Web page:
Nurse's jail term for sex attack on elderly patient 'not enough'
A five-year sentence for an auxiliary nurse who mounted a disgusting sex attack on an elderly disabled patient has been attacked by a series of politicians.
David Hull (58) attacked the woman when she was a patient at the Ulster Hospital in Dundonald on the outskirts of Belfast last year.
Several leading MLAs have questioned the severity of the sentence for the attack, which was described as a breach of trust "of the worst kind," which left the victim traumatised and physically affected her condition.
Jailing Hull at Downpatrick Crown Court, Judge Piers Grant told the pervert he had committed a serious breach of the trust which left his 65-year-old victim suffering a "significant degree" of harm.
The judge said: "She was hopelessly defenceless from you.
"There was nothing she could do to escape and nothing she could do to prevent it in any way."
At an earlier court hearing, Hull, from Main Street in Carrowdore, had pleaded guilty to two charges of sexual assault on the female pensioner while she was an in-patient at the Ulster Hospital on September 2 last year.
The victim did not report the incident until the following day, fearing Hull would either come back while she was still on the ward, or would use her medical notes and records to get her home address. The court heard how the victim was vulnerable and bed-bound.
She had been admitted to hospital when she developed a chest infection and had had a lower leg amputated.
The carer attacked her as he changed her dressings.
At the time, and with the curtains closed around the victim's bed, Hull refused the offer of help made by a fellow female nurse, and Judge Grant told him that would have been his first opportunity to "face up to the wickedness" of his actions against his "vulnerable, defenceless and severely handicapped" victim.
"The patient who goes into hospital with a serious condition makes an enormous investment of trust in the hospital staff, and the hospital in turn train staff and trust them to give care to patients on the basis that they will perform appropriately without abusing that trust," the judge said and told Hull his behaviour was a "serious breach" of that trust.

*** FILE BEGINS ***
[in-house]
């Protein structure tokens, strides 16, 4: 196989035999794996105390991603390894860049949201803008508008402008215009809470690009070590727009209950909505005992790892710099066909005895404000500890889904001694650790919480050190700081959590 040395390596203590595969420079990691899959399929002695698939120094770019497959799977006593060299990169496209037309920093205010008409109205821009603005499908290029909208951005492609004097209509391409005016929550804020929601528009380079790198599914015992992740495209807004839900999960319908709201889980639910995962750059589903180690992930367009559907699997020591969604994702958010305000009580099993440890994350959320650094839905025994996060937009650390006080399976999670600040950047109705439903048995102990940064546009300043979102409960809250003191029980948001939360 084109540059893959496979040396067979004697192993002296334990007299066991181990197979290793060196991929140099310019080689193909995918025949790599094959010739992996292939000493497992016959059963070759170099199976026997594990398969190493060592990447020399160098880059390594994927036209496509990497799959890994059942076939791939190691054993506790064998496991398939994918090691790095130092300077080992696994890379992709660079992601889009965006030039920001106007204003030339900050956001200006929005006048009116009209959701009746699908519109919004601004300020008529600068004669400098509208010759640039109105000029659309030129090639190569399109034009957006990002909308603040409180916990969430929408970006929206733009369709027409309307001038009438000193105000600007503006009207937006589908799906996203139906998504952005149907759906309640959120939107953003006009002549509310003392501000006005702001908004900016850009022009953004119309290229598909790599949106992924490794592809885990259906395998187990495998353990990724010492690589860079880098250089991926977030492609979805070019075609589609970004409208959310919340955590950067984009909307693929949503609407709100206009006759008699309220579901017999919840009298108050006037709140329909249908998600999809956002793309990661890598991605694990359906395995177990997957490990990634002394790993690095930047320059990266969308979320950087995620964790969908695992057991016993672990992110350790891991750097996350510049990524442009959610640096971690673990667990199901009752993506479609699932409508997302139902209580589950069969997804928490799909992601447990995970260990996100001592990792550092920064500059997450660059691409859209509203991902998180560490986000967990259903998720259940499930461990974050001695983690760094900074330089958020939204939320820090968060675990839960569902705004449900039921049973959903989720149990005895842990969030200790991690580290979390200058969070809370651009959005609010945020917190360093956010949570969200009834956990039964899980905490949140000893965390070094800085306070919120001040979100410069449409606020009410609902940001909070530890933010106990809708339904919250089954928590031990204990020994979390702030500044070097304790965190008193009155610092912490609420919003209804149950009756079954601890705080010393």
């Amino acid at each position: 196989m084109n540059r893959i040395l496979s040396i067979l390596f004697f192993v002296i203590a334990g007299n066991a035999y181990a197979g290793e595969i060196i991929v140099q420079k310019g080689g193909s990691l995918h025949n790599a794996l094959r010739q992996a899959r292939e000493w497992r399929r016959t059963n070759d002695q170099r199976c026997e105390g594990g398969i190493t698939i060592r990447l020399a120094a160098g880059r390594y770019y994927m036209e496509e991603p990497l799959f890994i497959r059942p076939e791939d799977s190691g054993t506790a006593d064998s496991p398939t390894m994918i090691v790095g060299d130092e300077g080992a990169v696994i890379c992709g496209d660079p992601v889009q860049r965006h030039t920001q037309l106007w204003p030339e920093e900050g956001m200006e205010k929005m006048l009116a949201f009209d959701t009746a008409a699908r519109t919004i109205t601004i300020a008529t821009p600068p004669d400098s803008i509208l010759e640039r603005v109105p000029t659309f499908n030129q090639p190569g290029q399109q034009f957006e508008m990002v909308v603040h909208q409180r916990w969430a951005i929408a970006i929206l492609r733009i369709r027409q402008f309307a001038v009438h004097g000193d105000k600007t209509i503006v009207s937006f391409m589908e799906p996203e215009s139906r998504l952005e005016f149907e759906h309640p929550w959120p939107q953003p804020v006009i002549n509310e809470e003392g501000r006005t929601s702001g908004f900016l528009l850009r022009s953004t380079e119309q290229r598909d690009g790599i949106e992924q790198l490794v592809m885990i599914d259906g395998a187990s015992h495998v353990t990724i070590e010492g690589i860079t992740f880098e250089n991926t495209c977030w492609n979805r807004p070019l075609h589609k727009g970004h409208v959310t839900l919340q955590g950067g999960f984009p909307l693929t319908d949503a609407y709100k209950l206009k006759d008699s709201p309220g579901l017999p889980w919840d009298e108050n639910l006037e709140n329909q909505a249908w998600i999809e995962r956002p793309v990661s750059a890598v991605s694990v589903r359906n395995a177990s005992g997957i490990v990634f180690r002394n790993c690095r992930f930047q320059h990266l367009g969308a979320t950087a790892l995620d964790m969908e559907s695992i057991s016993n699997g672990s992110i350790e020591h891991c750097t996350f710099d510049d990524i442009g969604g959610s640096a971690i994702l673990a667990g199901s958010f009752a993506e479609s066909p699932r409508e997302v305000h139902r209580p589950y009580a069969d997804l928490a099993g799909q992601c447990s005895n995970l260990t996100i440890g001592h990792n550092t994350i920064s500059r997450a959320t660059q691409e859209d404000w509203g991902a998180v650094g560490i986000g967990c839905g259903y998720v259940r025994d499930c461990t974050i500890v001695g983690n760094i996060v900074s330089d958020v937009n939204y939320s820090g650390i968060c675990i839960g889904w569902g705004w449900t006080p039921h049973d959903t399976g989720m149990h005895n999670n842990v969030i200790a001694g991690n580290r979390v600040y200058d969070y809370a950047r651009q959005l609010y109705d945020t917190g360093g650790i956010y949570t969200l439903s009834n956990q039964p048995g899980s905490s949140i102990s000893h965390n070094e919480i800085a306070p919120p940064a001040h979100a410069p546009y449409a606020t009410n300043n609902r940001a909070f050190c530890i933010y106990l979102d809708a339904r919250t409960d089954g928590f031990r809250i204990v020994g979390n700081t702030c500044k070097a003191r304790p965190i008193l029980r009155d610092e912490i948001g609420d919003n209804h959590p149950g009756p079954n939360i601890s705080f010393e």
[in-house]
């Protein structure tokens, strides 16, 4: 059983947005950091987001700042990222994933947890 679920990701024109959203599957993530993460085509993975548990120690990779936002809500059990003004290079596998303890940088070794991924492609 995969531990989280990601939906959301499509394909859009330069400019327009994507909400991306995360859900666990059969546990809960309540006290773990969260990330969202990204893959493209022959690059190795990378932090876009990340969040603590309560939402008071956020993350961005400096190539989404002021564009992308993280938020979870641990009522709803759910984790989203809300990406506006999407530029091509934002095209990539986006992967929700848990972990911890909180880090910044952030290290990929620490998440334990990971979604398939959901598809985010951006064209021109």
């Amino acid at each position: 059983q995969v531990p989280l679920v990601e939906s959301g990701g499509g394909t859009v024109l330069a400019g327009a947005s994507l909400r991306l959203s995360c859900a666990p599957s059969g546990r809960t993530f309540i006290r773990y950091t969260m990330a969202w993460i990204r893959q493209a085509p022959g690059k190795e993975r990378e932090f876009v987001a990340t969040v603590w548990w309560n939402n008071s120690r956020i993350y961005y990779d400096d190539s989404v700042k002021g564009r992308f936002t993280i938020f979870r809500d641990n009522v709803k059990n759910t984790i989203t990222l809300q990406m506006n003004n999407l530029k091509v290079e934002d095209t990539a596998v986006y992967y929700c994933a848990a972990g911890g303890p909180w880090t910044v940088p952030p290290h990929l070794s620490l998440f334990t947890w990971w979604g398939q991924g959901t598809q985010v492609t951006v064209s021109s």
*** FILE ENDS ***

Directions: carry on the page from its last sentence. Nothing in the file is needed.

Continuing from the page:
A series of MLAs said they were concerned at the length of the sentence.
Health Committee chair Maeve McLaughlin said: "When you put your faith in somebody to look after you, your family and the elderly, vulnerable and sick, it is a breach of trust of the worst kind."
The Sinn Fein MLA continued: "If people are to bring forward these issues, they need to have faith in the judicial system."
Ulster Unionist Health spokesman Roy Beggs said: "Anyone who could have done this is a danger to society, and the level of sentence should reflect that.
"Each of us would be appalled if an elderly relative of ours had been abused in such a fashion.
"I have to question if the sentence was severe enough."
His party colleague, Tom Elliot, said: "The punishment does not fit the crime, because it was an abuse of trust of patients and their families.
"There needs to be a strong and proper deterrent in place. Five years in this respect seems minimal."
The South Eastern Health and Social Care Trust said Hull was immediately suspended after the incident and his employment will now be terminated.
Hull will spend half of his five-year jail term in custody and half on licence and will be on the Sex Offender's Register for life.
He has also been barred from working with children or vulnerable adults and must adhere to a lifelong Sexual Offences Prevention Order.
Judges are bound by sentencing guidelines and must take into account mitigating circumstances such as early guilty pleas, cooperation with police and remorse, as well as aggravating factors such as intent and excessive violence.
"The punishment does not fit the crime because it was an abuse of trust of patients and their families. There needs to be a strong and proper deterrent in place – five years in this respect seems minimal."
UUP MLA Tom Elliott